19 May 2006

Brace yourself

From Chris Metinko's Contra Costa Times article:
"I think there is something we are not being real about," Councilman Larry Reid said this morning at a meeting of the agency that runs the coliseum. "I think we need to plan and plan now for the A's leaving."
Before the usual back-and-forth starts, let's focus on the Coliseum Authority. It's a joint powers board made up of individuals representing Oakland and Alameda County. Their scope is limited, as is their domain. While the individual board members can come to the table representing their specific City or County districts, they're really working for the Coliseum in this capacity. Reid is unique in that his district includes the Coliseum.

The Coliseum complex's size is about 100 acres. On its borders are branches of a slough, commercial property that is soon to be developed, train tracks, and light industrial buildings. The Authority is already strained due to the staggering amount of debt raised to finance renovations to both the stadium and arena. It's extremely unlikely that the finance types from the City or County will approve additional debt.

At this point, the biggest chip they have is not in the form of a venue, it's the land surrounding those venues. Think of the complex as a candy bar with three pieces that can be broken off. As the Home Base (Coliseum South) property is developed and infill residential starts to encroach on the Coliseum, there will be pressure on the decision-makers to figure out a creative way to relieve the tax burden on County residents. The south parking lots could be the first to go as they're converted to some sort of mixed use village. The north lots would be next. In twenty years, the Coliseum could look vastly different from its current form.

For a recent example, check out Atlanta's Turner Field, where parking has almost disappeared due to development. Today's post on Anaheim highlighted how the city is trying to create a vibrant, "urban" entertainment center anchored by Angels Stadium and a new NFL stadium.

The issue here is what will the powers-that-be do with the land when the time comes? The leases for both the A's and Raiders end at about the same time, and both are looking for extensions just in case they can't get new digs ready in a few years. Say one-third of the land is redeveloped to help pay off the debt. Who gets the other slice? What would be built on it? The use of multilevel garages would no doubt negatively impact Raider Nation's habits. So would building a ballpark on the north lot. If the lots were kept as is to satisfy the Raiders' requirements, the A's would be shut out of the chance to build on the existing land, forcing a land deal elsewhere. And what of the Warriors? They can't be completely ignored in this, though their requirements are fewer than those of the A's and Raiders. The pols will have to choose, and it's not going to be pretty. I touched on this dilemma in February.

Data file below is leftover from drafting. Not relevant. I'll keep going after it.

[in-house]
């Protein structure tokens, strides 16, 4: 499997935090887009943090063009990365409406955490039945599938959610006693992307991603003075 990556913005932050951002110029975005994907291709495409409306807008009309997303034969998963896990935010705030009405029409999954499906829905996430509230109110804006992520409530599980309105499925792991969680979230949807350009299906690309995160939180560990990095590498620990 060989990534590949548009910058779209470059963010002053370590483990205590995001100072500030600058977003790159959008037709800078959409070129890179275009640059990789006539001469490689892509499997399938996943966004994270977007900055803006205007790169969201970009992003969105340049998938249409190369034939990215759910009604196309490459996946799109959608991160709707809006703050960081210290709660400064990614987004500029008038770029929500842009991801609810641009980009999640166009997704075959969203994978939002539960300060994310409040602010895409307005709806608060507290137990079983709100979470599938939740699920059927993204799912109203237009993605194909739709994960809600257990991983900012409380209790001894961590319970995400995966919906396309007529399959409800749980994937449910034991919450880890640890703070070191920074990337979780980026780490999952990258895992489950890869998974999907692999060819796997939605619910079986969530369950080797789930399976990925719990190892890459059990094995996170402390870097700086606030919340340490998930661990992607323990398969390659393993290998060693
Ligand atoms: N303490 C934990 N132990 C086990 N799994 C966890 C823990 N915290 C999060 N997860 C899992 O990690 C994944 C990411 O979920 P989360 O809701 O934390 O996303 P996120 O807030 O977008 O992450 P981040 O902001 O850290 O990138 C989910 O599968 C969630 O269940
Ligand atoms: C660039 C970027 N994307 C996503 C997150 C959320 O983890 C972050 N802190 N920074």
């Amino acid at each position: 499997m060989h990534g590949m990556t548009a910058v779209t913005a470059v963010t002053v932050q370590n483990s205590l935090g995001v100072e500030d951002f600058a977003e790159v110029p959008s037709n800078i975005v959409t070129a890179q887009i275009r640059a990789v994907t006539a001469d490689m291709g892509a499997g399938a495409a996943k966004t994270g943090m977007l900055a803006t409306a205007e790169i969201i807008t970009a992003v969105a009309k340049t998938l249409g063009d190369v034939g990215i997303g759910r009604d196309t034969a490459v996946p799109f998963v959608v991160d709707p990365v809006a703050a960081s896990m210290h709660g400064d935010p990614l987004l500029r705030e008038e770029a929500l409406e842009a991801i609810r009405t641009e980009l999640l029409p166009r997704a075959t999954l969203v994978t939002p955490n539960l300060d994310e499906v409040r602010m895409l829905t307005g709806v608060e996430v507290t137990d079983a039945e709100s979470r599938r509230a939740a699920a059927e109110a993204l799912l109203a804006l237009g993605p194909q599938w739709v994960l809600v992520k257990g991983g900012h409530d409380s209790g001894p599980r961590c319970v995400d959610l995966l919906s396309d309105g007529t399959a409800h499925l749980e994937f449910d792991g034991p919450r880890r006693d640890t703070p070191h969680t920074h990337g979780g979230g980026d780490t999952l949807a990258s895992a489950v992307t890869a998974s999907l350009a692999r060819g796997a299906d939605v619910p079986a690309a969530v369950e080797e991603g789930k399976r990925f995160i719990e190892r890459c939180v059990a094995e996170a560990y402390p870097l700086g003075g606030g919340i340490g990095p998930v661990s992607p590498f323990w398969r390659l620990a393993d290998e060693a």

Why would the A's be the team to leave? It could be because the Authority doesn't have much invested in keeping the A's right now, whereas they have Mt. Davis and the Arena redo on the books. It could also be a matter of Wolff not really trying his hardest to keep the A's in Oakland. It could be that the Raiders and the Authority have some unannounced plans for the future of the Coliseum. Whatever the case, the A's have the easiest exit strategy of the three tenants in the complex, and it's clear that Wolff is taking advantage.

Anaheim ballpark housing drawing interest

An article in Thursday's Orange County Register describes the high demand for new condos being built near Angel Stadium in Anaheim. The first of these developments, Stadium Lofts, has 4,000 inquiries for its 390 units. It's aroused so much interest that Stadium Lofts switched from being an apartment (lease) complex to a condo (buy) complex.

For Anaheim, a city that has typified Southern California suburbia, the interest in this infill housing has to be encouraging. Many interested parties like the area's walking distance proximity to Angel Stadium. Developers caution that as more housing is built in the area, demand should drop, though that should be to market levels. Nearly 8000 units are planned for the Platinum Triangle area, some of which should open later this later.

One thing to note about these plans: One part of the A-Town project will have 2,681 units on just over 40 acres, many in high-rise towers. That's a good benchmark for the Fremont project, since housing and parking could end up duking it out for available space.